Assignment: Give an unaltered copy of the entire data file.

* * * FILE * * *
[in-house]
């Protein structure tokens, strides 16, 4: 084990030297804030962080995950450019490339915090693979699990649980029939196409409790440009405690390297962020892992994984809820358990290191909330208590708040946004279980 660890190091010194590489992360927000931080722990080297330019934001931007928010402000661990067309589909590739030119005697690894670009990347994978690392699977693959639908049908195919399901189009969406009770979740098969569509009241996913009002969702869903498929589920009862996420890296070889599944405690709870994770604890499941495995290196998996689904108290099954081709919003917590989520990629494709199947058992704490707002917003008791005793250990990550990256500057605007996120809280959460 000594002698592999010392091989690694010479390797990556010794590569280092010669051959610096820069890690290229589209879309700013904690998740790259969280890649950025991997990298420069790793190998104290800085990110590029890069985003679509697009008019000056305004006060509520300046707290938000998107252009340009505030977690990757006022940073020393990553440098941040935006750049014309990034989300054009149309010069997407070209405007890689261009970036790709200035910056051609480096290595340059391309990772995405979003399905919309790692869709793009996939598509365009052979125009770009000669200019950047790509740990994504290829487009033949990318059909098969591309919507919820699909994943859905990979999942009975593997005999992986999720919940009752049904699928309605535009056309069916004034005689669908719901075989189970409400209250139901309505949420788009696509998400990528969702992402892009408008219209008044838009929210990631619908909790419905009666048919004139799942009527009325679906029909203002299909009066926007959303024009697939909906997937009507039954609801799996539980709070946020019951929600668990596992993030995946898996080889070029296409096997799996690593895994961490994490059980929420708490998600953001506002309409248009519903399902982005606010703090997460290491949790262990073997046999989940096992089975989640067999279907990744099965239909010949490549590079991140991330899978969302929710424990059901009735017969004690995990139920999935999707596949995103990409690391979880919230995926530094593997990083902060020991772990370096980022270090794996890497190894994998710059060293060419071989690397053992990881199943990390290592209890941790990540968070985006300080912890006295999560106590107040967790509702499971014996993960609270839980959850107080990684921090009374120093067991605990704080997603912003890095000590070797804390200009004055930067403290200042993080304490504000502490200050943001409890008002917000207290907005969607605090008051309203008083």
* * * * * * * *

[in-house]
């Protein structure tokens, strides 16, 4: 084990030297804030962080995950450019490339915090693979699990649980029939196409409790440009405690390297962020892992994984809820358990290191909330208590708040946004279980 660890190091010194590489992360927000931080722990080297330019934001931007928010402000661990067309589909590739030119005697690894670009990347994978690392699977693959639908049908195919399901189009969406009770979740098969569509009241996913009002969702869903498929589920009862996420890296070889599944405690709870994770604890499941495995290196998996689904108290099954081709919003917590989520990629494709199947058992704490707002917003008791005793250990990550990256500057605007996120809280959460 000594002698592999010392091989690694010479390797990556010794590569280092010669051959610096820069890690290229589209879309700013904690998740790259969280890649950025991997990298420069790793190998104290800085990110590029890069985003679509697009008019000056305004006060509520300046707290938000998107252009340009505030977690990757006022940073020393990553440098941040935006750049014309990034989300054009149309010069997407070209405007890689261009970036790709200035910056051609480096290595340059391309990772995405979003399905919309790692869709793009996939598509365009052979125009770009000669200019950047790509740990994504290829487009033949990318059909098969591309919507919820699909994943859905990979999942009975593997005999992986999720919940009752049904699928309605535009056309069916004034005689669908719901075989189970409400209250139901309505949420788009696509998400990528969702992402892009408008219209008044838009929210990631619908909790419905009666048919004139799942009527009325679906029909203002299909009066926007959303024009697939909906997937009507039954609801799996539980709070946020019951929600668990596992993030995946898996080889070029296409096997799996690593895994961490994490059980929420708490998600953001506002309409248009519903399902982005606010703090997460290491949790262990073997046999989940096992089975989640067999279907990744099965239909010949490549590079991140991330899978969302929710424990059901009735017969004690995990139920999935999707596949995103990409690391979880919230995926530094593997990083902060020991772990370096980022270090794996890497190894994998710059060293060419071989690397053992990881199943990390290592209890941790990540968070985006300080912890006295999560106590107040967790509702499971014996993960609270839980959850107080990684921090009374120093067991605990704080997603912003890095000590070797804390200009004055930067403290200042993080304490504000502490200050943001409890008002917000207290907005969607605090008051309203008083």